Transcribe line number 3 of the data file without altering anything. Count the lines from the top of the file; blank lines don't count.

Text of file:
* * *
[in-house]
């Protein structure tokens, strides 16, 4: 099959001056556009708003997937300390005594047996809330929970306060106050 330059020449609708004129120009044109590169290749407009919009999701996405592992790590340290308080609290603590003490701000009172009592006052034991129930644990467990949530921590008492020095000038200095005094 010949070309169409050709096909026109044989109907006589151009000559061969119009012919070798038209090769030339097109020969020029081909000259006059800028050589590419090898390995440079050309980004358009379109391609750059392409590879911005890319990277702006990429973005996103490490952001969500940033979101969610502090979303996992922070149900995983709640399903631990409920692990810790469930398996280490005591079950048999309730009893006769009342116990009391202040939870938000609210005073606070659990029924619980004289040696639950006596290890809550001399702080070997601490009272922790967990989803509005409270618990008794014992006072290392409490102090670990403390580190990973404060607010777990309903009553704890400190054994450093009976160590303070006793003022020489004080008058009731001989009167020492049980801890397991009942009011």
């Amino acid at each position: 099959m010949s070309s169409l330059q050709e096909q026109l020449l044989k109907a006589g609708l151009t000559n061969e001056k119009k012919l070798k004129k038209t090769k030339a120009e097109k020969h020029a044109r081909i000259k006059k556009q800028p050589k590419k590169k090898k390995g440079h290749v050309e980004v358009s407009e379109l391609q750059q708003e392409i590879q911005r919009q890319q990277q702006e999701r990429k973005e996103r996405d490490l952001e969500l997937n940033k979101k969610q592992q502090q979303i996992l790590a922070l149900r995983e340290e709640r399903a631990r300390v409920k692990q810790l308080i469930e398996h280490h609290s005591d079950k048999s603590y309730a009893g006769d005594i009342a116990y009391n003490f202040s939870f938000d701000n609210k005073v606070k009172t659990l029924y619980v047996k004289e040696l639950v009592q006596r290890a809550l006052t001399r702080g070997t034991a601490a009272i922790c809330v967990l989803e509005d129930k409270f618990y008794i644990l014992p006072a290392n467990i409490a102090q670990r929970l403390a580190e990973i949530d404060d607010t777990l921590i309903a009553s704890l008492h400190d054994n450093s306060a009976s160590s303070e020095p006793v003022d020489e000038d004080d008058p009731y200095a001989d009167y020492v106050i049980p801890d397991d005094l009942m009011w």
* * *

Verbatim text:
């Amino acid at each position: 099959m010949s070309s169409l330059q050709e096909q026109l020449l044989k109907a006589g609708l151009t000559n061969e001056k119009k012919l070798k004129k038209t090769k030339a120009e097109k020969h020029a044109r081909i000259k006059k556009q800028p050589k590419k590169k090898k390995g440079h290749v050309e980004v358009s407009e379109l391609q750059q708003e392409i590879q911005r919009q890319q990277q702006e999701r990429k973005e996103r996405d490490l952001e969500l997937n940033k979101k969610q592992q502090q979303i996992l790590a922070l149900r995983e340290e709640r399903a631990r300390v409920k692990q810790l308080i469930e398996h280490h609290s005591d079950k048999s603590y309730a009893g006769d005594i009342a116990y009391n003490f202040s939870f938000d701000n609210k005073v606070k009172t659990l029924y619980v047996k004289e040696l639950v009592q006596r290890a809550l006052t001399r702080g070997t034991a601490a009272i922790c809330v967990l989803e509005d129930k409270f618990y008794i644990l014992p006072a290392n467990i409490a102090q670990r929970l403390a580190e990973i949530d404060d607010t777990l921590i309903a009553s704890l008492h400190d054994n450093s306060a009976s160590s303070e020095p006793v003022d020489e000038d004080d008058p009731y200095a001989d009167y020492v106050i049980p801890d397991d005094l009942m009011w």